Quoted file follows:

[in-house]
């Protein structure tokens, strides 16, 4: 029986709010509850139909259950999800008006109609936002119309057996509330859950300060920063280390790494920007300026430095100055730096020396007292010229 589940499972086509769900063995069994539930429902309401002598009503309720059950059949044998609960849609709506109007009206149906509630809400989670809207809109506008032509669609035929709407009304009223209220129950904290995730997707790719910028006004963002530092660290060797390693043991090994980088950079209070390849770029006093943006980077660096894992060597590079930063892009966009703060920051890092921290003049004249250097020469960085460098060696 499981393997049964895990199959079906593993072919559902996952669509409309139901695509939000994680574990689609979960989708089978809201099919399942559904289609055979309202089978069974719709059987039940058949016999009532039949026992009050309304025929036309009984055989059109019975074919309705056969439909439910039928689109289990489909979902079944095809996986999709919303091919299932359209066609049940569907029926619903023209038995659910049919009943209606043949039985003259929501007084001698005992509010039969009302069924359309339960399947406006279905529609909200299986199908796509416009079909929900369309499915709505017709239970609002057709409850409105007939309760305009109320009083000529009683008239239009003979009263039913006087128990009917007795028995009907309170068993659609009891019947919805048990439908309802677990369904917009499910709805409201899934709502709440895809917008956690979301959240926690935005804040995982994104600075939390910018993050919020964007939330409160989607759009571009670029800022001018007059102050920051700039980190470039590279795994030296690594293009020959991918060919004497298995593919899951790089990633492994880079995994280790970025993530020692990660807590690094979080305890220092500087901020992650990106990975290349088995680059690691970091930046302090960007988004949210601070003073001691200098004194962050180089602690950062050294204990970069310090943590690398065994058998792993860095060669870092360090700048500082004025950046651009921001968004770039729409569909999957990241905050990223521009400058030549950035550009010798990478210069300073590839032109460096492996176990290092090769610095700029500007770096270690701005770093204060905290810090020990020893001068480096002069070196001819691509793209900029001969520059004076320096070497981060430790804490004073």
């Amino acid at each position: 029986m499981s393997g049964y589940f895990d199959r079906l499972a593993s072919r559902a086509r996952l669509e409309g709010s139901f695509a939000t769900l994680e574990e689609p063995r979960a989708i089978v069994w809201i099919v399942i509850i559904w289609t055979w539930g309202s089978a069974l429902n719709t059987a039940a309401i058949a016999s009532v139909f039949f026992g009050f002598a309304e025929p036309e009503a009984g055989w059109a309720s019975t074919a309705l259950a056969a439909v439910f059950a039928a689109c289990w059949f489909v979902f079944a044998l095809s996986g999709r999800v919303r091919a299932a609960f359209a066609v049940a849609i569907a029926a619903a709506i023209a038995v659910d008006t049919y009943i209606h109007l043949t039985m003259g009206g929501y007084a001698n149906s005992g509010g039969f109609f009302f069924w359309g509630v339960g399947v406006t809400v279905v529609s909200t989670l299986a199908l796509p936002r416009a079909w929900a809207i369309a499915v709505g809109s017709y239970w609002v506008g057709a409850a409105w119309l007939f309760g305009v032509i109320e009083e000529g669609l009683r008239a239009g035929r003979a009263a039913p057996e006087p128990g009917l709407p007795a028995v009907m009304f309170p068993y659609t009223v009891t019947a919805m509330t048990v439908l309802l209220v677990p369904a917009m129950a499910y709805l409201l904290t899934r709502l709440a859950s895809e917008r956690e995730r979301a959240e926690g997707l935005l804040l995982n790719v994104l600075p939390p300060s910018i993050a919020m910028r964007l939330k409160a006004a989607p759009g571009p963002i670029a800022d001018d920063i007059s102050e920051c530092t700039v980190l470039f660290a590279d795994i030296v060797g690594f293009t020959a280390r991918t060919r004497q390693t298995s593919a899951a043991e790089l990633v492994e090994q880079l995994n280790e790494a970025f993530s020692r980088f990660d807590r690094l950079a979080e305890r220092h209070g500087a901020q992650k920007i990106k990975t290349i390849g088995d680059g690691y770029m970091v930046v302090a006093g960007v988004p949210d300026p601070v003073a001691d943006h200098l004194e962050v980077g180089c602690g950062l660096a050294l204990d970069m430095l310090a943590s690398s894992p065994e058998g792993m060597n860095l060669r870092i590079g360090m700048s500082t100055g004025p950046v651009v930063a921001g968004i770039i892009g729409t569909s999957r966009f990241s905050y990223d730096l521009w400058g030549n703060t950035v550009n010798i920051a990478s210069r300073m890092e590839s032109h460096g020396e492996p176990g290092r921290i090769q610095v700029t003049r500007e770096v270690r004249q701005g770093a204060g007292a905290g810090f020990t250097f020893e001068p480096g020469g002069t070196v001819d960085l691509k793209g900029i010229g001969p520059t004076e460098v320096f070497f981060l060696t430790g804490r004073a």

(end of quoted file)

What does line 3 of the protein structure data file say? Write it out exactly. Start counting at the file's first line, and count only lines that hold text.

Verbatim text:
């Amino acid at each position: 029986m499981s393997g049964y589940f895990d199959r079906l499972a593993s072919r559902a086509r996952l669509e409309g709010s139901f695509a939000t769900l994680e574990e689609p063995r979960a989708i089978v069994w809201i099919v399942i509850i559904w289609t055979w539930g309202s089978a069974l429902n719709t059987a039940a309401i058949a016999s009532v139909f039949f026992g009050f002598a309304e025929p036309e009503a009984g055989w059109a309720s019975t074919a309705l259950a056969a439909v439910f059950a039928a689109c289990w059949f489909v979902f079944a044998l095809s996986g999709r999800v919303r091919a299932a609960f359209a066609v049940a849609i569907a029926a619903a709506i023209a038995v659910d008006t049919y009943i209606h109007l043949t039985m003259g009206g929501y007084a001698n149906s005992g509010g039969f109609f009302f069924w359309g509630v339960g399947v406006t809400v279905v529609s909200t989670l299986a199908l796509p936002r416009a079909w929900a809207i369309a499915v709505g809109s017709y239970w609002v506008g057709a409850a409105w119309l007939f309760g305009v032509i109320e009083e000529g669609l009683r008239a239009g035929r003979a009263a039913p057996e006087p128990g009917l709407p007795a028995v009907m009304f309170p068993y659609t009223v009891t019947a919805m509330t048990v439908l309802l209220v677990p369904a917009m129950a499910y709805l409201l904290t899934r709502l709440a859950s895809e917008r956690e995730r979301a959240e926690g997707l935005l804040l995982n790719v994104l600075p939390p300060s910018i993050a919020m910028r964007l939330k409160a006004a989607p759009g571009p963002i670029a800022d001018d920063i007059s102050e920051c530092t700039v980190l470039f660290a590279d795994i030296v060797g690594f293009t020959a280390r991918t060919r004497q390693t298995s593919a899951a043991e790089l990633v492994e090994q880079l995994n280790e790494a970025f993530s020692r980088f990660d807590r690094l950079a979080e305890r220092h209070g500087a901020q992650k920007i990106k990975t290349i390849g088995d680059g690691y770029m970091v930046v302090a006093g960007v988004p949210d300026p601070v003073a001691d943006h200098l004194e962050v980077g180089c602690g950062l660096a050294l204990d970069m430095l310090a943590s690398s894992p065994e058998g792993m060597n860095l060669r870092i590079g360090m700048s500082t100055g004025p950046v651009v930063a921001g968004i770039i892009g729409t569909s999957r966009f990241s905050y990223d730096l521009w400058g030549n703060t950035v550009n010798i920051a990478s210069r300073m890092e590839s032109h460096g020396e492996p176990g290092r921290i090769q610095v700029t003049r500007e770096v270690r004249q701005g770093a204060g007292a905290g810090f020990t250097f020893e001068p480096g020469g002069t070196v001819d960085l691509k793209g900029i010229g001969p520059t004076e460098v320096f070497f981060l060696t430790g804490r004073a």